ALAMEDA COUNTY: Despite More Allocations, Concern Grows Over Care For Poor
Public health advocates voiced concern yesterday at an Alameda County budget hearing that the local "health care safety net" is wearing thin. Although "[f]or the first time in six years, no cuts to county health services are proposed" for FY '98-99, many are concerned that previous years' cuts have put too great a strain on "overcrowded county-funded health facilities." The Contra Costa Times reports that speakers at the meeting called the need for funds "particularly important as welfare reform pulls more people off Medi-Cal and into jobs that don't always provide health insurance."
Also brought up was the pending turnover of the county medical center, comprised of three hospitals and five clinics, to a public-private entity. Speakers told county supervisors that "equipment upgrades and expanded clinic hours are needed to attract enough paying patients to keep the doors open for the uninsured." They said that next year's $4 million appropriation for "upgrades" to the county system will not be enough to offset the more than $13 million in needed improvements deferred over the last three years. Dr. Virgil Williams of Highland hospital said, "We're unable to be competitive; we're unable to run with the ball. ... We need more equipment, and better equipment." County supervisor Wilma Chan "agreed improvements are needed" but noted that Highland Hospital maintains a "very good standard of care" and "cited private fundraising efforts for equipment."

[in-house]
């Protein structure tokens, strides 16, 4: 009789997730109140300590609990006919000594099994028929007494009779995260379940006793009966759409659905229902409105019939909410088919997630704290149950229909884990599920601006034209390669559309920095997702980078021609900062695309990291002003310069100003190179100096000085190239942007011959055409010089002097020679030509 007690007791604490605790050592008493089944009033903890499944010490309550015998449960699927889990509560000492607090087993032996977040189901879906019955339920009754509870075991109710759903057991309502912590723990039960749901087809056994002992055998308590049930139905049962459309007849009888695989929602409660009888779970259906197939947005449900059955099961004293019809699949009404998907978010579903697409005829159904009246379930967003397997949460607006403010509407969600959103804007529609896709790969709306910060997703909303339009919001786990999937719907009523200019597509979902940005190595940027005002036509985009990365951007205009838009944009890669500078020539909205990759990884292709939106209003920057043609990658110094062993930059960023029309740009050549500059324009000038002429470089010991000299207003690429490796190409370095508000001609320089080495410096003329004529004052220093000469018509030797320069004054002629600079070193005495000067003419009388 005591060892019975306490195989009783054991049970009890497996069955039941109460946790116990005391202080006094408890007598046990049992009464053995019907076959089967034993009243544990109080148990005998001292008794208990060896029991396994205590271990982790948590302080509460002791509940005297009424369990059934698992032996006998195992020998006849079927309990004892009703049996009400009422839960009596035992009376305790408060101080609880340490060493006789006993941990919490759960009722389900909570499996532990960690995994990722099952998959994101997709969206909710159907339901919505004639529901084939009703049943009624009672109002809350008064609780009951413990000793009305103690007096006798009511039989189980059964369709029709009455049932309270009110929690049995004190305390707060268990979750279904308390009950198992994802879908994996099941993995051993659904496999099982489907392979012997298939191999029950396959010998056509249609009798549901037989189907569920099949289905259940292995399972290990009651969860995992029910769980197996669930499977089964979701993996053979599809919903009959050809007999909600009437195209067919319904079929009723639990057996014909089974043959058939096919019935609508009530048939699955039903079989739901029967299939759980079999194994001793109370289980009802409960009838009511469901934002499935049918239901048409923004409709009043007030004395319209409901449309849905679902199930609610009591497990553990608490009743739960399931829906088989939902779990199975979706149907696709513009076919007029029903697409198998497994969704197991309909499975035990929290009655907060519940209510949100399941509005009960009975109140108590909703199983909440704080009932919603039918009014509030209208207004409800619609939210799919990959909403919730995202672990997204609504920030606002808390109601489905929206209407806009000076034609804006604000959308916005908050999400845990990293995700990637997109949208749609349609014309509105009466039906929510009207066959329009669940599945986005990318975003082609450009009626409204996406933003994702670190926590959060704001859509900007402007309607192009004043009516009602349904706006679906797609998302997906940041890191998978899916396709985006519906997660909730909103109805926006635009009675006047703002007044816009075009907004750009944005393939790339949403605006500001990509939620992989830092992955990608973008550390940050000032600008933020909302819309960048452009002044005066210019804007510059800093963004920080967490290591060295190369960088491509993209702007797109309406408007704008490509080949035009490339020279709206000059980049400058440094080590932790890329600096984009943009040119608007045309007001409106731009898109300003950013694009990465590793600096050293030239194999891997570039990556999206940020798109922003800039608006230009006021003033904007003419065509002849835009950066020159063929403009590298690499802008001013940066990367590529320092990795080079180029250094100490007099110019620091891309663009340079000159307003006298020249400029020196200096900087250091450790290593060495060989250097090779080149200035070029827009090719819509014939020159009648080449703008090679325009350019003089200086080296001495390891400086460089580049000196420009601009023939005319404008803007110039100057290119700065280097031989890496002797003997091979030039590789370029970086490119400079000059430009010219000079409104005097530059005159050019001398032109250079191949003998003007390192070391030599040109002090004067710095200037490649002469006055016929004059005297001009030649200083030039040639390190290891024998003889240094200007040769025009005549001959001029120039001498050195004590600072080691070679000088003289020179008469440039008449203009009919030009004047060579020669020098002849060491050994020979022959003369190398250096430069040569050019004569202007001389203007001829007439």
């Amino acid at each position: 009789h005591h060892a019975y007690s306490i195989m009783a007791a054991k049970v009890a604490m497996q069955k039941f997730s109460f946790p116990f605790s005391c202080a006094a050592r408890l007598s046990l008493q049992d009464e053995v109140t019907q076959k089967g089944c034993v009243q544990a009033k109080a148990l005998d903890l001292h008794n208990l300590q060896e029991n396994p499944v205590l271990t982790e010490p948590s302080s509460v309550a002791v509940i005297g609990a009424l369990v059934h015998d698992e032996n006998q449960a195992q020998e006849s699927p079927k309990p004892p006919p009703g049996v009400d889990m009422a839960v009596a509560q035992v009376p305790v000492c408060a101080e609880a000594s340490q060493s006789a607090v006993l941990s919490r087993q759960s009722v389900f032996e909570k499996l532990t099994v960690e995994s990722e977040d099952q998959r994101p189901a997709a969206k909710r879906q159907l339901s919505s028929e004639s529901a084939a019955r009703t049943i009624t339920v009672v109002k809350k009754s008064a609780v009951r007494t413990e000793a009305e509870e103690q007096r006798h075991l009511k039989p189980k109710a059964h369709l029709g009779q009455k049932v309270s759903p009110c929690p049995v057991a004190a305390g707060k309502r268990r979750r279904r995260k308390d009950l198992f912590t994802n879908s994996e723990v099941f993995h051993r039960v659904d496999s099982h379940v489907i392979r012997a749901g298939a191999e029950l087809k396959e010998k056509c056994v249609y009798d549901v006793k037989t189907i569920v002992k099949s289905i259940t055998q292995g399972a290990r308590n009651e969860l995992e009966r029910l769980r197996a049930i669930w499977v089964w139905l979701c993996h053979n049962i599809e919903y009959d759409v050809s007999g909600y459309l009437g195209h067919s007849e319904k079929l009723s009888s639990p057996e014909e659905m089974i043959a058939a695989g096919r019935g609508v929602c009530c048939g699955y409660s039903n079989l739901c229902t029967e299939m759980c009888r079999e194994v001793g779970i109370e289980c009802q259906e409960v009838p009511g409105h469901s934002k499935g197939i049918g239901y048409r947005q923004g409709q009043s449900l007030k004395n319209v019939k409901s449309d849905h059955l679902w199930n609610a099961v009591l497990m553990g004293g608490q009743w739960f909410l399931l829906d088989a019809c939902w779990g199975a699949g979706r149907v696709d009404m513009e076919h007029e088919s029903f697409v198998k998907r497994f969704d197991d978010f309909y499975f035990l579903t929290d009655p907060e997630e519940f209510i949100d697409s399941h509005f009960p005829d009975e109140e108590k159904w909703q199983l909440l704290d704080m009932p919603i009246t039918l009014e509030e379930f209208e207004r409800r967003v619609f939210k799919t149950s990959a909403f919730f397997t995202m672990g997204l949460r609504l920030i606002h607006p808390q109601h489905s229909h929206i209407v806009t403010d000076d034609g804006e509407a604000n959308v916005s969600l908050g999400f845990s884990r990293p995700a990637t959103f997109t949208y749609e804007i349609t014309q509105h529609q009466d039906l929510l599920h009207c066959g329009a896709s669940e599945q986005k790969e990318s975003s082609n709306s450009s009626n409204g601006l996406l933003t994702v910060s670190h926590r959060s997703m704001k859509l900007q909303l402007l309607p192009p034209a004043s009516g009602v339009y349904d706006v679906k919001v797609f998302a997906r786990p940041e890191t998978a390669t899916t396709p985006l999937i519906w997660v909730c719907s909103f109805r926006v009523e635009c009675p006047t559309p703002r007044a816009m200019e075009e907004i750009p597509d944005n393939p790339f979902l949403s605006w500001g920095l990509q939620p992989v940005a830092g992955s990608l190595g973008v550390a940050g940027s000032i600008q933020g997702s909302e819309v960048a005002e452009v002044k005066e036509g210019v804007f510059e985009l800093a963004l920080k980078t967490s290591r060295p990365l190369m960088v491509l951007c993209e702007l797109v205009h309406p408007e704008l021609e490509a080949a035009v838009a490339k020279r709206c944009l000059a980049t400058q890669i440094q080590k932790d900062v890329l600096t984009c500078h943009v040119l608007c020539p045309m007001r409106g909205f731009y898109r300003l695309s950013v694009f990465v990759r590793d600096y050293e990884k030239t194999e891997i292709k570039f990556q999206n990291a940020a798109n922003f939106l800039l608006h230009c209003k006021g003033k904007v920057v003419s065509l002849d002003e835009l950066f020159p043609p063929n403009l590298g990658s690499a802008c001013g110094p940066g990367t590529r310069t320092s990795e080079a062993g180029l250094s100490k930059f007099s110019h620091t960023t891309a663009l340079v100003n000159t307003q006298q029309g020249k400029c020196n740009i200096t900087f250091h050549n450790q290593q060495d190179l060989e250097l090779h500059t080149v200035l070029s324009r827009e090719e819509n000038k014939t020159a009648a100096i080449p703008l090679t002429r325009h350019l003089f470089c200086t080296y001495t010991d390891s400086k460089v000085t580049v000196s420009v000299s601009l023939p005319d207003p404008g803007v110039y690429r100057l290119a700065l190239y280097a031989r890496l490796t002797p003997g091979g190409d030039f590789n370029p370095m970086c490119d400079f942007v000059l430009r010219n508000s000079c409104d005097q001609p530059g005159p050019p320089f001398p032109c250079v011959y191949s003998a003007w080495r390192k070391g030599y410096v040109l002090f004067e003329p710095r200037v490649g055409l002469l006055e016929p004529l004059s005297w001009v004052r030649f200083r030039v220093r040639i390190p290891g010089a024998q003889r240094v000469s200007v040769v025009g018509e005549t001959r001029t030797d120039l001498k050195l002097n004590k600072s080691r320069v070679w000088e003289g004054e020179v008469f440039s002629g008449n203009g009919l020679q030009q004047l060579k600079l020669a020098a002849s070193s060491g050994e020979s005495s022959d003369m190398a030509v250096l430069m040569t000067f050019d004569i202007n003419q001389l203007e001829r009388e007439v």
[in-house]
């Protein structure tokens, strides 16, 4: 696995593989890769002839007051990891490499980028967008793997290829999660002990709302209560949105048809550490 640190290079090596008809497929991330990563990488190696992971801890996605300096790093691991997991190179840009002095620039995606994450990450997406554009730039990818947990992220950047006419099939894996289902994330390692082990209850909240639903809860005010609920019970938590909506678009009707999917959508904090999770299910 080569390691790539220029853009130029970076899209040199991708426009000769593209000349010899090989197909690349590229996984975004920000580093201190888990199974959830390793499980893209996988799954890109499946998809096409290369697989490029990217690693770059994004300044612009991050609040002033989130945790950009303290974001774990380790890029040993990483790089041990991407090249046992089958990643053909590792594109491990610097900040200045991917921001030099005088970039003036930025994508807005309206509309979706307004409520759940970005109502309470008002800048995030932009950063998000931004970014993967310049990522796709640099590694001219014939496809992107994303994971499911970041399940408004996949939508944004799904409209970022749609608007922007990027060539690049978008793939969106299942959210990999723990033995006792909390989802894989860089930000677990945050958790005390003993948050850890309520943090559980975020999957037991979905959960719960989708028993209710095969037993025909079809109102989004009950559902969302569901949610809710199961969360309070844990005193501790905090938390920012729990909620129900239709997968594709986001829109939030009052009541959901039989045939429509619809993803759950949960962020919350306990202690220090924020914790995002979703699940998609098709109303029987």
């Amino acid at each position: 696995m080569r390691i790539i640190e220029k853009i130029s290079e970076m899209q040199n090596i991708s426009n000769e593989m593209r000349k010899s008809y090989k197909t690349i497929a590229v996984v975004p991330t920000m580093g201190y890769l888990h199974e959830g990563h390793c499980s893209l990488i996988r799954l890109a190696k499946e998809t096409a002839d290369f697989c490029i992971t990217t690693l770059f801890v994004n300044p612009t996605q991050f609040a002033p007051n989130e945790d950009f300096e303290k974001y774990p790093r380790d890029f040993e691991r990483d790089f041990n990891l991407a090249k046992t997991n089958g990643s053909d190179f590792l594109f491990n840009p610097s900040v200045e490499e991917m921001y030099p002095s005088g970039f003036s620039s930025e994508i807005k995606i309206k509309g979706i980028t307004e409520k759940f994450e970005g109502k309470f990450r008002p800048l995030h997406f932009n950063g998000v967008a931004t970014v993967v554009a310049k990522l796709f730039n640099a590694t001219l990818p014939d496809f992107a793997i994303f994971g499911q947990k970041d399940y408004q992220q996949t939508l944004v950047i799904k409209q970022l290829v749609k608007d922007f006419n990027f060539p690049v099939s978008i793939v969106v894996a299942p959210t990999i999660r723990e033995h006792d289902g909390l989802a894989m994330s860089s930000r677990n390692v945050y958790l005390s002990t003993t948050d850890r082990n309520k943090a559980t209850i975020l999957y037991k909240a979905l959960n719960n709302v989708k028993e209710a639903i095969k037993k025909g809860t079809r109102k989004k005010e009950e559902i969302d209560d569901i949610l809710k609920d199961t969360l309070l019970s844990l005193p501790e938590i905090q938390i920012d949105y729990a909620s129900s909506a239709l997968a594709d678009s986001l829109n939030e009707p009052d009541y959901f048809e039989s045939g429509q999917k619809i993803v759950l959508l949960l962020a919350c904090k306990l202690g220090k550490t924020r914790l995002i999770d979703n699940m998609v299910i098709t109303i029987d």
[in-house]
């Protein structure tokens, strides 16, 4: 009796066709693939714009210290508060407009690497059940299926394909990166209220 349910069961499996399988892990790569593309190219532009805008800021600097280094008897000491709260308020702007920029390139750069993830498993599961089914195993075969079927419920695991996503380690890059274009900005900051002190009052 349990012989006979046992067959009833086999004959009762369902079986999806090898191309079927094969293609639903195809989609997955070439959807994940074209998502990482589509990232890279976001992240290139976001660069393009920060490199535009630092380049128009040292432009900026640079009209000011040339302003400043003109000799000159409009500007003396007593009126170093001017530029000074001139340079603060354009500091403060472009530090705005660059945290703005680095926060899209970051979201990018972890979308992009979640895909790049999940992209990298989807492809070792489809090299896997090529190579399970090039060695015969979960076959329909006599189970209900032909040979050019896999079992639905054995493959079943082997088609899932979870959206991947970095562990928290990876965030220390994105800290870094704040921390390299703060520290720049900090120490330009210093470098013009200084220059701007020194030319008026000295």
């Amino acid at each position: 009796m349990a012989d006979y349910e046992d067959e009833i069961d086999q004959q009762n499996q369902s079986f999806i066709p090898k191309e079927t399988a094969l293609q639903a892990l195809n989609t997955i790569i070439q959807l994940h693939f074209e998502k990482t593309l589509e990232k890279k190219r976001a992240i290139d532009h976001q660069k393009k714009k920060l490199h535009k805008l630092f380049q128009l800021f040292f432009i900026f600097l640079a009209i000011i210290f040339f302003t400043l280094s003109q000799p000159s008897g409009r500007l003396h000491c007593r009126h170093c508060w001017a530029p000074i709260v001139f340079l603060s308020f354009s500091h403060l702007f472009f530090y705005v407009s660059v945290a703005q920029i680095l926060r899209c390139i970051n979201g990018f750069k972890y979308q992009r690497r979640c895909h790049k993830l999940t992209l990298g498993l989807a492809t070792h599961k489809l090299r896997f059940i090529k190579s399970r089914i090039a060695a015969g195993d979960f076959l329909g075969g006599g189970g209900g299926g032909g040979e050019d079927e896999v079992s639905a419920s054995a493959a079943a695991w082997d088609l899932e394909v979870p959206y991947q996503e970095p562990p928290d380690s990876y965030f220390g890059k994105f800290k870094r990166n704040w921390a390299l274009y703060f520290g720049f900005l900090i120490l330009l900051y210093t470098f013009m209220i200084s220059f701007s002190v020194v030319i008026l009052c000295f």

Some speakers at the meeting "urged the county to dip into a $35 million delinquent property tax fund to help invest in health care." Supervisors responded, however, that these funds are needed for "other fiscal emergencies" and noted the reserve was instrumental in helping the county "get a good bond rating to finance a medical center addition." The FY '98-99 health care budget is $548.8 million. Health Care Services Agency Director Dave Kears said that $211 million of that amount is earmarked for the medical center, up from $207.5 million last year (Brewer, 6/23).